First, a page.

The Environmental Journal of Southern Appalachia

Displaying items by tag: foundation for global sustainability

 

Dear Commissioner {last-name}:

We implore you to vote against the request to strip the Agricultural zoning from the core area of the historic Twin Springs Farm in Dry Hollow.
(11-B-21-SP & 11-F-21-RZ   Request of Thunder Mountain Properties, LLC for rezoning from A (Agricultural) ... Property located at 8802 Sevierville Pike and 0 Dry Hollow Road.)

This property is an integral part of a forgotten Knox County heritage area that has unique historical, cultural, economic and ecological values.

Published in Voices

hellbender

Hellbender Press (Est. 1998) is ready to fight

We’ve got our sea legs after a maiden year-long digital voyage. Thanks to those who saw us through and made our latest digital endeavor a success.

Hellbender Press has a long way to go, and we hope y’all help push us along. Expect more news and features and an enhanced website moving forward.

The Environmental Journal of Southern Appalachia plans a main news dump every Monday, Wednesday and Friday, but will update the site daily as possible, and when breaking news requires it.

Also stay tuned for regional environmental news on our social media at Facebook and Twitter.

We are working on an RSS/newsletter feature so you can digest the newest news bits at your leisure.

Big plans, but we need your help. Donations and grants to Hellbender Press are tax-deductible via Foundation for Global Sustainability, and we would love to feature your science, environment or natural history journalism, from the Cumberland Plateau to Chilhowee Mountain and Cataloochee. Hit us up via email at Hellbender Press if you want a platform for your work to advance science, truth, social justice and environmental conservation and preservation. Also hit us up with story ideas or news tips.

Please consider riding for the Hellbender brand as best you can.

Meanwhile...

Thanks to all who graciously shared their talents to get us under way, including everybody on the editorial board.

Here are the most-viewed stories since we went live in February 2021. It’s just a raw numbers rundown. It’s not weighted for social media vagaries, and many of the stories likely had more views than recorded.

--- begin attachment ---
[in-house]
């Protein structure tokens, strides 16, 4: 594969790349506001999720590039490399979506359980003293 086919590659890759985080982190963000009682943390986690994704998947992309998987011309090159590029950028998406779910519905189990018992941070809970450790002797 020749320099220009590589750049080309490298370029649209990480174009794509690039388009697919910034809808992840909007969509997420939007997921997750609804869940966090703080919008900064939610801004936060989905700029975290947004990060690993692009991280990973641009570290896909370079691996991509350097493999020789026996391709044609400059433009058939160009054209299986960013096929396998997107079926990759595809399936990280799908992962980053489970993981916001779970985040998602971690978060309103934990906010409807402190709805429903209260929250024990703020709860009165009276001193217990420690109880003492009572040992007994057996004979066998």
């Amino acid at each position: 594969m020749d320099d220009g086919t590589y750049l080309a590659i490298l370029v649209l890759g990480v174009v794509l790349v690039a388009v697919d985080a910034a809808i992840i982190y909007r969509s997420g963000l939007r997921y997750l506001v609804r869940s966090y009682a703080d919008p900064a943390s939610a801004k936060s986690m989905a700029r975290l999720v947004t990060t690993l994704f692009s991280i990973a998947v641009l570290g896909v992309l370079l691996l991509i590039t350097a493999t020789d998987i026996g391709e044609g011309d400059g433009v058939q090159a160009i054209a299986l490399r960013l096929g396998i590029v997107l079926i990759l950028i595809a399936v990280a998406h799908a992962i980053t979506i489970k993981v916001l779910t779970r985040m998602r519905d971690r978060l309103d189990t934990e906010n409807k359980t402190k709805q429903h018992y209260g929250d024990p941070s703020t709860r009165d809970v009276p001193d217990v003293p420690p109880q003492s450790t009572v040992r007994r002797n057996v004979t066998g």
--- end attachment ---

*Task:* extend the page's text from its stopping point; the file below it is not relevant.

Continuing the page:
It’s still a solid approximation of what you liked best. We appreciate you.

 

Published in News

As Hellbender Press reported in April, the Tennessee Valley Authority plans to phase out its use of coal. And as we mentioned in an action alert, TVA is conducting a scoping process pertaining to the preparation of an Environmental Impact Statement (EIS) for retirement and replacement of the Kingston Fossil Plant. TVA is preparing similar EIS for its other remaining coal-fired power plants as well.

Although TVA lists "construction and operation of solar and storage facilities" in these scoping documents as an alternative for replacement of coal as the power source, it has made no secret of its belief that construction of gas-powered combustion turbines (CT) and natural gas pipelines to feed them will be the best solution to replace the outdated generation capacity.

Unlike other power utilities, TVA has been making it more difficult, financially unattractive or impossible for distributed renewable energy, storage and even efficiency projects to get realized, according to proponents of renewables and some of TVA’s local power distribution partners. TVA also reneged on its agreement with other utilities to make large amounts of wind power available to the Southeastern United States through the Plains & Eastern Clean Line high-voltage direct-current power line project.

Published in Voices